Increasing milk supply is best when planned for morning time or late evening hours when the breastfeeding hormone prolactin is at its highest.  Supplementing between feeds (or, within one hour of offering breast to baby) with a pump will promote increased supply if you feel you need a boost for your growing hungry babe.

You need rest or extended “me” time

Depending on how often your baby feeds, it may seem impossible to get out of the house without baby. Having stored milk means a significant other, grandma or trusted babysitter can stay home with baby and allow you to sleep, shop, or do whatever your heart desires without a baby attached to your boob. Just ensure that you are removing milk at the same time that baby is getting a bottle of your expressed milk; you don’t want to go longer than 4 hours without removing your milk.  Some personal space is what every mom needs from time to time to help them maintain some sanity!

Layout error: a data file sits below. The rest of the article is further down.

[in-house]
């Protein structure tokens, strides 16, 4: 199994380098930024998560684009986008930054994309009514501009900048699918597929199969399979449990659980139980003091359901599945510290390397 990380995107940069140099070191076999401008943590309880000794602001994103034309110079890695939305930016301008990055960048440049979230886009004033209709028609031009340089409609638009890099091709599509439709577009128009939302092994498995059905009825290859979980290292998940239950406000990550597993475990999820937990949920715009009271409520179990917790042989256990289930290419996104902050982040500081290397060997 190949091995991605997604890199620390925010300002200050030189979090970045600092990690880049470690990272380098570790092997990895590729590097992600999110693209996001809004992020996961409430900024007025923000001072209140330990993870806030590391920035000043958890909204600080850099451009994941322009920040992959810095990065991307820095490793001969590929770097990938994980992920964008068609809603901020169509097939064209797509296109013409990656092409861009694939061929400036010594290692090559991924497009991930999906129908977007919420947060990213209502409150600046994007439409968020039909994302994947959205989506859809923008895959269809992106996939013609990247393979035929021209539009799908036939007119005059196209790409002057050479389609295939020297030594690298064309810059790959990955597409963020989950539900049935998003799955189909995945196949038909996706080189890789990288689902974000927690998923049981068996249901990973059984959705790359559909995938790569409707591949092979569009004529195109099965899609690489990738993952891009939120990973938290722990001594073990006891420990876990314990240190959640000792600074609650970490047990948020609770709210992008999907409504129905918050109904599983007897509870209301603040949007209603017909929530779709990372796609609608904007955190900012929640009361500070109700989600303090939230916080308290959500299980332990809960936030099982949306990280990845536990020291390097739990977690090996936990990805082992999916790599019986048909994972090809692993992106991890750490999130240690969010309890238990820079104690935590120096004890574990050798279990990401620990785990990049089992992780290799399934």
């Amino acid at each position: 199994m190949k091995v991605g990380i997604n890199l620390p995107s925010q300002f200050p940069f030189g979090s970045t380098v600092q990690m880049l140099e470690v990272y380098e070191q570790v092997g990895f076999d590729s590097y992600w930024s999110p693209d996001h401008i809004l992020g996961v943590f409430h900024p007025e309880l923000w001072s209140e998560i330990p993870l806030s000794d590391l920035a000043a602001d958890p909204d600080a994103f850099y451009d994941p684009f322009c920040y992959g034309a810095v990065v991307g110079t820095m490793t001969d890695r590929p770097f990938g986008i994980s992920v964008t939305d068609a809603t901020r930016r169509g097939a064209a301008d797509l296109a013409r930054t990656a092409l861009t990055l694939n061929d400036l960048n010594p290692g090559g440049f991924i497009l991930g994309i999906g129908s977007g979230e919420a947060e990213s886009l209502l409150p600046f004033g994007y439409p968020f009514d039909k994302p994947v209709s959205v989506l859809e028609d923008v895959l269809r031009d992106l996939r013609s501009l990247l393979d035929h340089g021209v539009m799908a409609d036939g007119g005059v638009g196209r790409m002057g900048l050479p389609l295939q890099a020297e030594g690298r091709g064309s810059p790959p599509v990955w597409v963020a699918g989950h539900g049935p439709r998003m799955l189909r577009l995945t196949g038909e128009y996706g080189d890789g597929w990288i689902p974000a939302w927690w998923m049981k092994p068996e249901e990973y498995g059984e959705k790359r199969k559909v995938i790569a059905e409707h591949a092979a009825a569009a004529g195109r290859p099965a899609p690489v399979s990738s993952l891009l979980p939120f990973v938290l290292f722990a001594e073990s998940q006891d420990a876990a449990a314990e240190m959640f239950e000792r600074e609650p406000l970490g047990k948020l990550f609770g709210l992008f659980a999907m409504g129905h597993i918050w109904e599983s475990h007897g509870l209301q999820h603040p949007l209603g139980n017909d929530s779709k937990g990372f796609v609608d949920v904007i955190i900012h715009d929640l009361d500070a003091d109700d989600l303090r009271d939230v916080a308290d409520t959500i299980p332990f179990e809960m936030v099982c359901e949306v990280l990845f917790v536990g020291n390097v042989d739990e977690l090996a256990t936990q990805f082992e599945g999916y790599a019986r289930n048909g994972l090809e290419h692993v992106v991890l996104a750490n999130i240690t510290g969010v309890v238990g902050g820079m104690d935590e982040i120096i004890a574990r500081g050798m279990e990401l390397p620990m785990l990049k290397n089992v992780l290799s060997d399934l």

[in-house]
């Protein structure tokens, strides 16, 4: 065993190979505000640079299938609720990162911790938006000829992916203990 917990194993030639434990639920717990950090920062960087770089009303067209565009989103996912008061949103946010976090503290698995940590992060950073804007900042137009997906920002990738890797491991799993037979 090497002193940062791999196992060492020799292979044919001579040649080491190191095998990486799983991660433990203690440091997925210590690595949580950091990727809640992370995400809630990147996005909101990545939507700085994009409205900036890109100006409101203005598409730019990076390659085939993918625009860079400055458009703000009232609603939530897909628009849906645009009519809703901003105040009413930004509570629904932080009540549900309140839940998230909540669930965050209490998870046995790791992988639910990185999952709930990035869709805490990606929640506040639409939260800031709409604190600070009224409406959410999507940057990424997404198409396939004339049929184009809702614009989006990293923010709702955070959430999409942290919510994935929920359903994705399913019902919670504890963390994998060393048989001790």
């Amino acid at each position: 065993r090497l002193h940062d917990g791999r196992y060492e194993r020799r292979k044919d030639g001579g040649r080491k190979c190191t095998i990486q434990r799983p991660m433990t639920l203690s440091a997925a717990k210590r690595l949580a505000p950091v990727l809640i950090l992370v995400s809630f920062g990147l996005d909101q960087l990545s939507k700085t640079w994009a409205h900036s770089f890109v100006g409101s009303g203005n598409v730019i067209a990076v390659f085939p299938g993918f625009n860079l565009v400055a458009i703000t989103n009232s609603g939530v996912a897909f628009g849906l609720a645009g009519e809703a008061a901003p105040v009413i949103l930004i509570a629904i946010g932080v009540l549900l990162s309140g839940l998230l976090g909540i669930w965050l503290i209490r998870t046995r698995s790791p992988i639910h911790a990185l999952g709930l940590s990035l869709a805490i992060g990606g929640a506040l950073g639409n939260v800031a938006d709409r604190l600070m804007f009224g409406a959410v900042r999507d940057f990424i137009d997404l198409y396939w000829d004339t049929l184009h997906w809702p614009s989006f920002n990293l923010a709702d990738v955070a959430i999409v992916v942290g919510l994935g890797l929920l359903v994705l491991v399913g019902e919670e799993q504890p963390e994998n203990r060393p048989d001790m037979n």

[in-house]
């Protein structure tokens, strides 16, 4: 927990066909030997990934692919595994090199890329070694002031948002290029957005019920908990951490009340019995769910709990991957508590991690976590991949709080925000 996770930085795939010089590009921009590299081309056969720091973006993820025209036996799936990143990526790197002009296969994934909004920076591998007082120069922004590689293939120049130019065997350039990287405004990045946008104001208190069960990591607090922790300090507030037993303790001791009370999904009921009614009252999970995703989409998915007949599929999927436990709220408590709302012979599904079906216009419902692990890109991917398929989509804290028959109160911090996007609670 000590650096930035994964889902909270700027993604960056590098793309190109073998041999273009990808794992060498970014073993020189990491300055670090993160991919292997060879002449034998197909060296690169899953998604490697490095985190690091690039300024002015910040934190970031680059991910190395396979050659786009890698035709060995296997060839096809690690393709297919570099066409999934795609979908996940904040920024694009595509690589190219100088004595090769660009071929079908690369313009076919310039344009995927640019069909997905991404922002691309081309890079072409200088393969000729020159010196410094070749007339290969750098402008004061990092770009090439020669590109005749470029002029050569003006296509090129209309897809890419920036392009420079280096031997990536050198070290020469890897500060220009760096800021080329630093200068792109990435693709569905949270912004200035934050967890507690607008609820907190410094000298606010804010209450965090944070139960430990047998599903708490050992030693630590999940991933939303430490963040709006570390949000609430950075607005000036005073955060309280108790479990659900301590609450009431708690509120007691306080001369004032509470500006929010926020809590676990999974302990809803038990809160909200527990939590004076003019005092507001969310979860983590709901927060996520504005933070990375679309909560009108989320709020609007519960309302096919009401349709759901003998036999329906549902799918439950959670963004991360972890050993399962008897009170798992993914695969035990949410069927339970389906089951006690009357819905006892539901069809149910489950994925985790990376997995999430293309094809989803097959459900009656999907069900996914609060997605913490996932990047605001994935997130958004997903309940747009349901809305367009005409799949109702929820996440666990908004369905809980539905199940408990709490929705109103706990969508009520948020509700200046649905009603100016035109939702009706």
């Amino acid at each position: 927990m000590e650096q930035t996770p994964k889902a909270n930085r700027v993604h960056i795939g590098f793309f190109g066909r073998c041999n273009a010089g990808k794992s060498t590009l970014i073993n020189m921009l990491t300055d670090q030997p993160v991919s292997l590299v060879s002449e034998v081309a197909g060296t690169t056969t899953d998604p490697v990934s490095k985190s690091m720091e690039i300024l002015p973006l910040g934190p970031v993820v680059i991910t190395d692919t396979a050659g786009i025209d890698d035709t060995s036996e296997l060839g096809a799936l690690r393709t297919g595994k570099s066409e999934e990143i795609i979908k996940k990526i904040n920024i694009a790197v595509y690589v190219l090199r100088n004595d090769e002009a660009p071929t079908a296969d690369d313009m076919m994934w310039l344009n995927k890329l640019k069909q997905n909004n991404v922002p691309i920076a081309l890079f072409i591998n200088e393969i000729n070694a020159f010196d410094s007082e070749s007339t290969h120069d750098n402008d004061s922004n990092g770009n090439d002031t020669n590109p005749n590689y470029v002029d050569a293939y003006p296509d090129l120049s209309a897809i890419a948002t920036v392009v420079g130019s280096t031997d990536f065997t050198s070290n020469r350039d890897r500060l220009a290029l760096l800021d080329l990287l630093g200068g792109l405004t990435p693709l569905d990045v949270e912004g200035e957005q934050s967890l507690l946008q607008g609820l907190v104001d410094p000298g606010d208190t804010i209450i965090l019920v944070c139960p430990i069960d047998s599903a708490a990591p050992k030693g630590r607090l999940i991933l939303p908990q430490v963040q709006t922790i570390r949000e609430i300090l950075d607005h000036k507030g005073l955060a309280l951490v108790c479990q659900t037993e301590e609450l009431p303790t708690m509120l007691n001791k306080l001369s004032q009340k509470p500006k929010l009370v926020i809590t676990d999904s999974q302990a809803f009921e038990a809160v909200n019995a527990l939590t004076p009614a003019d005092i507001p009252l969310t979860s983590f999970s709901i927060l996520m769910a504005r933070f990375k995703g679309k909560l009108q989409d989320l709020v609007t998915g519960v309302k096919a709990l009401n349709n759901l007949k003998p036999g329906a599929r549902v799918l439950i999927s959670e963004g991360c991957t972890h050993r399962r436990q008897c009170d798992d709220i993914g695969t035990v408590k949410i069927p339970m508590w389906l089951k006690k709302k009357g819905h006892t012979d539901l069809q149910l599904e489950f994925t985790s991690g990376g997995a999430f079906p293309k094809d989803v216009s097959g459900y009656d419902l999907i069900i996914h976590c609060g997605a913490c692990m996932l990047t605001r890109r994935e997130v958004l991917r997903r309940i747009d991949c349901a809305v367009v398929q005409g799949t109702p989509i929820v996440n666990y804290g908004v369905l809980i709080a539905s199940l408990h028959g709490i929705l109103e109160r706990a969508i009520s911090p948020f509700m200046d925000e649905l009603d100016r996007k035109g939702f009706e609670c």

As a new mother or a mother returning to the starting line, there is plenty of learning and adapting going on as you care for and love a tiny human. Don’t let the stress of whether you can effectively breastfeed be piled onto your list of duties.  If any of these apply to you, a pump from Spectra Baby USA will be a great addition to your pumping station for helping your little one thrive.

Shop our pumps now!

If you’re already a Spectra user, we would love to hear about your journey in our comments below.